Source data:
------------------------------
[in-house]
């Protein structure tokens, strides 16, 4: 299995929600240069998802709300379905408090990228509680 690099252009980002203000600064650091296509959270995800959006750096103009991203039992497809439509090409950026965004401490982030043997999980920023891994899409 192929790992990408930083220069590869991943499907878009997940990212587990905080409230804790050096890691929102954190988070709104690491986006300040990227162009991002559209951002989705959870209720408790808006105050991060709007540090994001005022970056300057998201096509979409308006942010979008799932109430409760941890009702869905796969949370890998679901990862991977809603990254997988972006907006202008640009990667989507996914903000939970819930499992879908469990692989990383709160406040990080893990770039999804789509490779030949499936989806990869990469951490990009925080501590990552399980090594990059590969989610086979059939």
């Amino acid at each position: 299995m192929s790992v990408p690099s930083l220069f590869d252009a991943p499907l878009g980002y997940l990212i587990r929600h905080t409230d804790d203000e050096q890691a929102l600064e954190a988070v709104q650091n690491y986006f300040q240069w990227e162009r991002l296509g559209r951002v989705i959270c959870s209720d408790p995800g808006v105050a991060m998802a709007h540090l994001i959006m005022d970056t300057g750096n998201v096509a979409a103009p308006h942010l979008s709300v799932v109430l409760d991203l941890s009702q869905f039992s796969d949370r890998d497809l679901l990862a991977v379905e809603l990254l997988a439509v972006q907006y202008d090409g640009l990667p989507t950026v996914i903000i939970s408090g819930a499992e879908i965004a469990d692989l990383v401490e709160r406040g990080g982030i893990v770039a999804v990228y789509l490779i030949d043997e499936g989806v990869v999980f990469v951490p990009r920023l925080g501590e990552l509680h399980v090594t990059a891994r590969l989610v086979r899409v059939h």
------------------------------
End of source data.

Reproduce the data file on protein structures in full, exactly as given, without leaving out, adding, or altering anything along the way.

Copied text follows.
[in-house]
């Protein structure tokens, strides 16, 4: 299995929600240069998802709300379905408090990228509680 690099252009980002203000600064650091296509959270995800959006750096103009991203039992497809439509090409950026965004401490982030043997999980920023891994899409 192929790992990408930083220069590869991943499907878009997940990212587990905080409230804790050096890691929102954190988070709104690491986006300040990227162009991002559209951002989705959870209720408790808006105050991060709007540090994001005022970056300057998201096509979409308006942010979008799932109430409760941890009702869905796969949370890998679901990862991977809603990254997988972006907006202008640009990667989507996914903000939970819930499992879908469990692989990383709160406040990080893990770039999804789509490779030949499936989806990869990469951490990009925080501590990552399980090594990059590969989610086979059939």
């Amino acid at each position: 299995m192929s790992v990408p690099s930083l220069f590869d252009a991943p499907l878009g980002y997940l990212i587990r929600h905080t409230d804790d203000e050096q890691a929102l600064e954190a988070v709104q650091n690491y986006f300040q240069w990227e162009r991002l296509g559209r951002v989705i959270c959870s209720d408790p995800g808006v105050a991060m998802a709007h540090l994001i959006m005022d970056t300057g750096n998201v096509a979409a103009p308006h942010l979008s709300v799932v109430l409760d991203l941890s009702q869905f039992s796969d949370r890998d497809l679901l990862a991977v379905e809603l990254l997988a439509v972006q907006y202008d090409g640009l990667p989507t950026v996914i903000i939970s408090g819930a499992e879908i965004a469990d692989l990383v401490e709160r406040g990080g982030i893990v770039a999804v990228y789509l490779i030949d043997e499936g989806v990869v999980f990469v951490p990009r920023l925080g501590e990552l509680h399980v090594t990059a891994r590969l989610v086979r899409v059939h």